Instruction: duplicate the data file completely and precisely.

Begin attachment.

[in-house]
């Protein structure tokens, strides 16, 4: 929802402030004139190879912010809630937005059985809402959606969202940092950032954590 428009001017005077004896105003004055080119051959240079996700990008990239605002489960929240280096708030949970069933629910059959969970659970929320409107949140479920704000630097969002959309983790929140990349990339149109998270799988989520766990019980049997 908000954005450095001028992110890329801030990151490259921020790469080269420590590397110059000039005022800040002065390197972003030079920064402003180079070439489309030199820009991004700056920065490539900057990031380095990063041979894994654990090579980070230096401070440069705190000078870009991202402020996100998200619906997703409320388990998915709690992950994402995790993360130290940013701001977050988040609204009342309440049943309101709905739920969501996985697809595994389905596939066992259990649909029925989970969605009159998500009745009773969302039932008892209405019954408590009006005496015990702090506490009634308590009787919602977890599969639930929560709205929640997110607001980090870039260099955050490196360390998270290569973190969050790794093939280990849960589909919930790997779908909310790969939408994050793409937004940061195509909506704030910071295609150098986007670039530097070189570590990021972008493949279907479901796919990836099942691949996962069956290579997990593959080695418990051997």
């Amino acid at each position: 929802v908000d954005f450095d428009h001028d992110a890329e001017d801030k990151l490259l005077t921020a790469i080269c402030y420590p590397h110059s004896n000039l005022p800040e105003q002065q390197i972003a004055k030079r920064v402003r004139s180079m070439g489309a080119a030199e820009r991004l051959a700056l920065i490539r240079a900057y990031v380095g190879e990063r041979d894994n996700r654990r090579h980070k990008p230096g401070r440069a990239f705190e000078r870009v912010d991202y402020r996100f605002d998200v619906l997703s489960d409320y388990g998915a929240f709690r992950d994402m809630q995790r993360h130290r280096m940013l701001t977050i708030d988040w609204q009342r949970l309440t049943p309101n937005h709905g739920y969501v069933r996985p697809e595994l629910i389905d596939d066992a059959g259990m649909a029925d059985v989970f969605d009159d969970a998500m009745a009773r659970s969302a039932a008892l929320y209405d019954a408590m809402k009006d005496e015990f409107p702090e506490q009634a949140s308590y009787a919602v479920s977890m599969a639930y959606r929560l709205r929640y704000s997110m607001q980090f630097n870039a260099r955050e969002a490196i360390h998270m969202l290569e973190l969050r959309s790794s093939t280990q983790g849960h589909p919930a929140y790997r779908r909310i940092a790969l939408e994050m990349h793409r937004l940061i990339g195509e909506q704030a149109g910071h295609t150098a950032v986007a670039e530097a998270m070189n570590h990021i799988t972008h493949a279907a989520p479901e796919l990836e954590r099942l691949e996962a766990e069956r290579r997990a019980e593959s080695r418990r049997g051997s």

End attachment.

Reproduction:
[in-house]
């Protein structure tokens, strides 16, 4: 929802402030004139190879912010809630937005059985809402959606969202940092950032954590 428009001017005077004896105003004055080119051959240079996700990008990239605002489960929240280096708030949970069933629910059959969970659970929320409107949140479920704000630097969002959309983790929140990349990339149109998270799988989520766990019980049997 908000954005450095001028992110890329801030990151490259921020790469080269420590590397110059000039005022800040002065390197972003030079920064402003180079070439489309030199820009991004700056920065490539900057990031380095990063041979894994654990090579980070230096401070440069705190000078870009991202402020996100998200619906997703409320388990998915709690992950994402995790993360130290940013701001977050988040609204009342309440049943309101709905739920969501996985697809595994389905596939066992259990649909029925989970969605009159998500009745009773969302039932008892209405019954408590009006005496015990702090506490009634308590009787919602977890599969639930929560709205929640997110607001980090870039260099955050490196360390998270290569973190969050790794093939280990849960589909919930790997779908909310790969939408994050793409937004940061195509909506704030910071295609150098986007670039530097070189570590990021972008493949279907479901796919990836099942691949996962069956290579997990593959080695418990051997």
């Amino acid at each position: 929802v908000d954005f450095d428009h001028d992110a890329e001017d801030k990151l490259l005077t921020a790469i080269c402030y420590p590397h110059s004896n000039l005022p800040e105003q002065q390197i972003a004055k030079r920064v402003r004139s180079m070439g489309a080119a030199e820009r991004l051959a700056l920065i490539r240079a900057y990031v380095g190879e990063r041979d894994n996700r654990r090579h980070k990008p230096g401070r440069a990239f705190e000078r870009v912010d991202y402020r996100f605002d998200v619906l997703s489960d409320y388990g998915a929240f709690r992950d994402m809630q995790r993360h130290r280096m940013l701001t977050i708030d988040w609204q009342r949970l309440t049943p309101n937005h709905g739920y969501v069933r996985p697809e595994l629910i389905d596939d066992a059959g259990m649909a029925d059985v989970f969605d009159d969970a998500m009745a009773r659970s969302a039932a008892l929320y209405d019954a408590m809402k009006d005496e015990f409107p702090e506490q009634a949140s308590y009787a919602v479920s977890m599969a639930y959606r929560l709205r929640y704000s997110m607001q980090f630097n870039a260099r955050e969002a490196i360390h998270m969202l290569e973190l969050r959309s790794s093939t280990q983790g849960h589909p919930a929140y790997r779908r909310i940092a790969l939408e994050m990349h793409r937004l940061i990339g195509e909506q704030a149109g910071h295609t150098a950032v986007a670039e530097a998270m070189n570590h990021i799988t972008h493949a279907a989520p479901e796919l990836e954590r099942l691949e996962a766990e069956r290579r997990a019980e593959s080695r418990r049997g051997s």